Why? I don’t know. Fatigue? But anyone saying that incompletion was Brady’s “fault” isn’t clear on football geometry. The ball was where it had to be. And Welker had both hands around it. Not the case with Asante. 

Perry: I have a hard time choosing between the two "goatiest" you mention.

Two drops. Welker is a receiver. Should've had it. Samuel is a corner. You don't excuse the stone hands . . . but you get it; he played on that side of the ball for a reason.

There's little doubt in my mind, though, that the Samuel play had a lower degree of difficulty. The ball was in front of him. He had to jump, but wasn't exactly fully-extended. He put up big interception numbers during his career. Welker and his three-foot wingspan trying to make a leaping back-shoulder catch is a lower-percentage play, in my view.

All that said, neither is my choice. I'm going to go with the Helmet Catch.

The reception itself was remarkable and flukey, but the Patriots had multiple opportunities to stop it before it ever came to be. Jarvis Green had Eli Manning. Richard Seymour had Manning's jersey in his grasp. Samuel stopped his feet during Manning's scramble. Rodney Harrison was there to break up the play and didn't. Historically David Tyree's mini-miracle isn't looked at as a "goat" moment for anyone on that Patriots defense. The focus lands more on the improbability of the play and what the Giants pulled off that night. But I think that it can safely be deemed "goaty," with multiple parties deserving some percentage of the blame.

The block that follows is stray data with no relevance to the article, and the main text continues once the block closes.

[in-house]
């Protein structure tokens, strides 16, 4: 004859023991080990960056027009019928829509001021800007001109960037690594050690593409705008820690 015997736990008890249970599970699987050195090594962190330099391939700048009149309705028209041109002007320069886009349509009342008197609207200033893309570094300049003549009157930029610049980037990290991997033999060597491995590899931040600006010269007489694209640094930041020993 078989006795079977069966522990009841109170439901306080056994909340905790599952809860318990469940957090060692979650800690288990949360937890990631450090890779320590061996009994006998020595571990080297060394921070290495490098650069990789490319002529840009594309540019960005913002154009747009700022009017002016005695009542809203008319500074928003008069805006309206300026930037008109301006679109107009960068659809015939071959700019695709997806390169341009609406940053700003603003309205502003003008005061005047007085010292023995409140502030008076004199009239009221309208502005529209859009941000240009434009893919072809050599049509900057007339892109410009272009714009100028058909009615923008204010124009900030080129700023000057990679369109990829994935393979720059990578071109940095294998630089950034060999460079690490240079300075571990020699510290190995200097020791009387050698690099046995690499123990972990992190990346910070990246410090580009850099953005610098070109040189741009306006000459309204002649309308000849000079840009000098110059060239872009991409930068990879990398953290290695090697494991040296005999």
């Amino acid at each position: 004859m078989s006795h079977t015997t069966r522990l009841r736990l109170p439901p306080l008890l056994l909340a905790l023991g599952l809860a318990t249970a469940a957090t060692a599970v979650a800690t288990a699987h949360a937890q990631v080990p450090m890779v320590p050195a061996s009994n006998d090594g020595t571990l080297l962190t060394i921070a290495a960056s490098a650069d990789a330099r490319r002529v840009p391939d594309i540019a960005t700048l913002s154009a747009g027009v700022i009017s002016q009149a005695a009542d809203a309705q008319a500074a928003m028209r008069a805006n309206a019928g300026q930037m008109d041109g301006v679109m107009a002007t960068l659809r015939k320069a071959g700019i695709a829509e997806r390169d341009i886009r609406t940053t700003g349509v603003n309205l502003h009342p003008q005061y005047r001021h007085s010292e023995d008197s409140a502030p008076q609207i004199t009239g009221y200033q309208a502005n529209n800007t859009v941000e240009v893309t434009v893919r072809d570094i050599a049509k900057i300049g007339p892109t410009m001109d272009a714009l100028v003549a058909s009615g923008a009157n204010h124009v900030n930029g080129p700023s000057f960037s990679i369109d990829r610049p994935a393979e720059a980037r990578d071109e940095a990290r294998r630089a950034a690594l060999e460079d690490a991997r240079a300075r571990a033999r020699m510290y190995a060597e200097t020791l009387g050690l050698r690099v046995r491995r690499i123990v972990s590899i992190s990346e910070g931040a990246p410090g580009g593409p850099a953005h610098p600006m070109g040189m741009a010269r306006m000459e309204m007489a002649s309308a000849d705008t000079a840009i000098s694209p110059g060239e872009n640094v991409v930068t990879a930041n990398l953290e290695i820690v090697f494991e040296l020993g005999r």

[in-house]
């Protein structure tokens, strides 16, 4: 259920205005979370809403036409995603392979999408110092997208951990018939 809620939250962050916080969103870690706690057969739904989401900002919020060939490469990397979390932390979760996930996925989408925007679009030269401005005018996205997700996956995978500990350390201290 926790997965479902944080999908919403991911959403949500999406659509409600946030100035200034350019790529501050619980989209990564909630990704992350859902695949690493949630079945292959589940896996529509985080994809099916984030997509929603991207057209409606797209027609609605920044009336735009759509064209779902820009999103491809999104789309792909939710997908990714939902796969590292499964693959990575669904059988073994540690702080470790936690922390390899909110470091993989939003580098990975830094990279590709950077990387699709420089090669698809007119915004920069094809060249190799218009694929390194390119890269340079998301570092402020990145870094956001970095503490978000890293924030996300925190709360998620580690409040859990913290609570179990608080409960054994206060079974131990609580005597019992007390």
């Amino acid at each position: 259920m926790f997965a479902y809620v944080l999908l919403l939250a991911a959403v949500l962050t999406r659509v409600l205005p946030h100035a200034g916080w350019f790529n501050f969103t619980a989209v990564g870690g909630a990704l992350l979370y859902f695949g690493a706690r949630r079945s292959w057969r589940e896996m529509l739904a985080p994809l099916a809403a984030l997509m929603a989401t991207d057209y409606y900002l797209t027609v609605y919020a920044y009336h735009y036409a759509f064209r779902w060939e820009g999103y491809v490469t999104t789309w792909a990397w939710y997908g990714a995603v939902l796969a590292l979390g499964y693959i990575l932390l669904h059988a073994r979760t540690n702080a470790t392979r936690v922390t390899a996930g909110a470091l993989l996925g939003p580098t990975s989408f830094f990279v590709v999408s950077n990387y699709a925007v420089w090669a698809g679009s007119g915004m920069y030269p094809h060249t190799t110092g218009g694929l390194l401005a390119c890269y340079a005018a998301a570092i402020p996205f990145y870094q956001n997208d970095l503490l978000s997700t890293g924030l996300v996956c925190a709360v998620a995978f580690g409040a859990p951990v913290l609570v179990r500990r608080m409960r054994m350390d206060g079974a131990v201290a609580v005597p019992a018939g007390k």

QUESTION 3: The best alternate uniform for the Patriots would be…  

Curran: We’ve seen the all-white and all-blue color rush. Liked ‘em.

I didn’t love the Patriots traditional uniforms when I was a kid, but seeing them in the snow in 2009 and on Thanksgiving in 2004… I think it changed my mind.

But I think I’d most like to see a blood red, Pat Patriot color rush uniform. I’d like to see that. Yes, I would.

Perry: What an absolutely horrifying thought. I'm calling the police. The only answer is the Pat Patriot red jerseys WITH THE WHITE PANTS. Those were money.